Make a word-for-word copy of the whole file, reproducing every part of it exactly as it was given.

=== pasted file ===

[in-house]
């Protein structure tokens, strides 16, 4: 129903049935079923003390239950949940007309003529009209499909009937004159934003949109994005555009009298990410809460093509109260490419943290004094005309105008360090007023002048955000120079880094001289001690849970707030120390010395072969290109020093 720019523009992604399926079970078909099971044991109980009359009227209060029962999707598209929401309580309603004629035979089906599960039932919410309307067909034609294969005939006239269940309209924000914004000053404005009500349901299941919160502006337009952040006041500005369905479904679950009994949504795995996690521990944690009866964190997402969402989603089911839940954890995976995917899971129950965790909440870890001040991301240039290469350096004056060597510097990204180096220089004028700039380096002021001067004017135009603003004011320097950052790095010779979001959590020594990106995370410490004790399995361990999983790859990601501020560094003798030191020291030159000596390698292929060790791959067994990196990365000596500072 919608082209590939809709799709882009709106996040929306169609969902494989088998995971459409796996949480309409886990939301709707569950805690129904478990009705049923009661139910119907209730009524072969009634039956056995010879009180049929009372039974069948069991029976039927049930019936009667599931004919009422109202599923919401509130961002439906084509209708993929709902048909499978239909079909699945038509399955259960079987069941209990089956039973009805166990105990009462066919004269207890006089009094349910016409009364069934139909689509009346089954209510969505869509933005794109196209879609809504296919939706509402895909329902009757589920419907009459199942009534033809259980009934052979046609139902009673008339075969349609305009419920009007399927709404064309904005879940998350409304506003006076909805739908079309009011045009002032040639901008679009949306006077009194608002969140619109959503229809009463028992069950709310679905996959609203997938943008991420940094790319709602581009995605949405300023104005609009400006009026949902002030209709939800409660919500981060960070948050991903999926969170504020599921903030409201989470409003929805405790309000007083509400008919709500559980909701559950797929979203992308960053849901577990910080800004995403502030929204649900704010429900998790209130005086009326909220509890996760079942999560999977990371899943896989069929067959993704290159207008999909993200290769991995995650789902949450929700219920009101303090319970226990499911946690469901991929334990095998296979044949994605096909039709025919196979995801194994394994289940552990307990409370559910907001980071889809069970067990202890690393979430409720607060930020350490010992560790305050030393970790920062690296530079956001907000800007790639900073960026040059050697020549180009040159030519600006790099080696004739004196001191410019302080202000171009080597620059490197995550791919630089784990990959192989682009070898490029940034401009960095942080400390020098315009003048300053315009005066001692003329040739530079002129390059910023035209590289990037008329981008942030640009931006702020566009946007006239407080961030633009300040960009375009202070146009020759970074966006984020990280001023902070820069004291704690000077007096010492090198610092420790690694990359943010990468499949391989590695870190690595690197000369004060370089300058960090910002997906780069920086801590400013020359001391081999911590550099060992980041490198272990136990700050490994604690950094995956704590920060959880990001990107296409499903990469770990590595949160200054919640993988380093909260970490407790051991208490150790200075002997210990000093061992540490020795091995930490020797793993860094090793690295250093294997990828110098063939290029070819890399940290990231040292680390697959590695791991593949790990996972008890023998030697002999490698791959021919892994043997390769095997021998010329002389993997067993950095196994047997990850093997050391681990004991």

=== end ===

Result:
[in-house]
């Protein structure tokens, strides 16, 4: 129903049935079923003390239950949940007309003529009209499909009937004159934003949109994005555009009298990410809460093509109260490419943290004094005309105008360090007023002048955000120079880094001289001690849970707030120390010395072969290109020093 720019523009992604399926079970078909099971044991109980009359009227209060029962999707598209929401309580309603004629035979089906599960039932919410309307067909034609294969005939006239269940309209924000914004000053404005009500349901299941919160502006337009952040006041500005369905479904679950009994949504795995996690521990944690009866964190997402969402989603089911839940954890995976995917899971129950965790909440870890001040991301240039290469350096004056060597510097990204180096220089004028700039380096002021001067004017135009603003004011320097950052790095010779979001959590020594990106995370410490004790399995361990999983790859990601501020560094003798030191020291030159000596390698292929060790791959067994990196990365000596500072 919608082209590939809709799709882009709106996040929306169609969902494989088998995971459409796996949480309409886990939301709707569950805690129904478990009705049923009661139910119907209730009524072969009634039956056995010879009180049929009372039974069948069991029976039927049930019936009667599931004919009422109202599923919401509130961002439906084509209708993929709902048909499978239909079909699945038509399955259960079987069941209990089956039973009805166990105990009462066919004269207890006089009094349910016409009364069934139909689509009346089954209510969505869509933005794109196209879609809504296919939706509402895909329902009757589920419907009459199942009534033809259980009934052979046609139902009673008339075969349609305009419920009007399927709404064309904005879940998350409304506003006076909805739908079309009011045009002032040639901008679009949306006077009194608002969140619109959503229809009463028992069950709310679905996959609203997938943008991420940094790319709602581009995605949405300023104005609009400006009026949902002030209709939800409660919500981060960070948050991903999926969170504020599921903030409201989470409003929805405790309000007083509400008919709500559980909701559950797929979203992308960053849901577990910080800004995403502030929204649900704010429900998790209130005086009326909220509890996760079942999560999977990371899943896989069929067959993704290159207008999909993200290769991995995650789902949450929700219920009101303090319970226990499911946690469901991929334990095998296979044949994605096909039709025919196979995801194994394994289940552990307990409370559910907001980071889809069970067990202890690393979430409720607060930020350490010992560790305050030393970790920062690296530079956001907000800007790639900073960026040059050697020549180009040159030519600006790099080696004739004196001191410019302080202000171009080597620059490197995550791919630089784990990959192989682009070898490029940034401009960095942080400390020098315009003048300053315009005066001692003329040739530079002129390059910023035209590289990037008329981008942030640009931006702020566009946007006239407080961030633009300040960009375009202070146009020759970074966006984020990280001023902070820069004291704690000077007096010492090198610092420790690694990359943010990468499949391989590695870190690595690197000369004060370089300058960090910002997906780069920086801590400013020359001391081999911590550099060992980041490198272990136990700050490994604690950094995956704590920060959880990001990107296409499903990469770990590595949160200054919640993988380093909260970490407790051991208490150790200075002997210990000093061992540490020795091995930490020797793993860094090793690295250093294997990828110098063939290029070819890399940290990231040292680390697959590695791991593949790990996972008890023998030697002999490698791959021919892994043997390769095997021998010329002389993997067993950095196994047997990850093997050391681990004991």